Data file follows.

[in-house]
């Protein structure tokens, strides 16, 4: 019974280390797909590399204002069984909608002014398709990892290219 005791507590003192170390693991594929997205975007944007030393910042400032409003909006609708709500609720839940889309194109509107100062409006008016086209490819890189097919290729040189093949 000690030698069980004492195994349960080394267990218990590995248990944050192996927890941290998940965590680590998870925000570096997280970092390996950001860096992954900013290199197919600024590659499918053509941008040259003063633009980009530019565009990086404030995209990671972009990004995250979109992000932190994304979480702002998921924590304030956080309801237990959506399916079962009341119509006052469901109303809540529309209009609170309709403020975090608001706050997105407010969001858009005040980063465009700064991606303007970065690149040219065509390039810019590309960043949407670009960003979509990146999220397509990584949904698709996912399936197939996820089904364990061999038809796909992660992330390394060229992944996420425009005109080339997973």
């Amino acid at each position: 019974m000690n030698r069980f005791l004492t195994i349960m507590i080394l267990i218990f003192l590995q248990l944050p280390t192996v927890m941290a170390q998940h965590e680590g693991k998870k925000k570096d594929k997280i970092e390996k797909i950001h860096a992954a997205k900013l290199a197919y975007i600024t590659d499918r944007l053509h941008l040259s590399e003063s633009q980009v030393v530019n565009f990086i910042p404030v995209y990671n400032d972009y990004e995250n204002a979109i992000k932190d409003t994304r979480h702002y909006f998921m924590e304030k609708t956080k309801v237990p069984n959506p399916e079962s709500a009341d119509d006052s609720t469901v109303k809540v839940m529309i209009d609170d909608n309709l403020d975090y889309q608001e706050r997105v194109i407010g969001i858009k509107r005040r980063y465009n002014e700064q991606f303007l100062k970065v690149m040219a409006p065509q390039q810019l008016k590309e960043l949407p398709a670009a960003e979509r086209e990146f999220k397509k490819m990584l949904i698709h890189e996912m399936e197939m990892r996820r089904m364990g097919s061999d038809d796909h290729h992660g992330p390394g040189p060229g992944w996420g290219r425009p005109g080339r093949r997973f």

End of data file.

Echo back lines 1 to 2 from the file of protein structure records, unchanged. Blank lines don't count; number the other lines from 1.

[in-house]
């Protein structure tokens, strides 16, 4: 019974280390797909590399204002069984909608002014398709990892290219 005791507590003192170390693991594929997205975007944007030393910042400032409003909006609708709500609720839940889309194109509107100062409006008016086209490819890189097919290729040189093949 000690030698069980004492195994349960080394267990218990590995248990944050192996927890941290998940965590680590998870925000570096997280970092390996950001860096992954900013290199197919600024590659499918053509941008040259003063633009980009530019565009990086404030995209990671972009990004995250979109992000932190994304979480702002998921924590304030956080309801237990959506399916079962009341119509006052469901109303809540529309209009609170309709403020975090608001706050997105407010969001858009005040980063465009700064991606303007970065690149040219065509390039810019590309960043949407670009960003979509990146999220397509990584949904698709996912399936197939996820089904364990061999038809796909992660992330390394060229992944996420425009005109080339997973």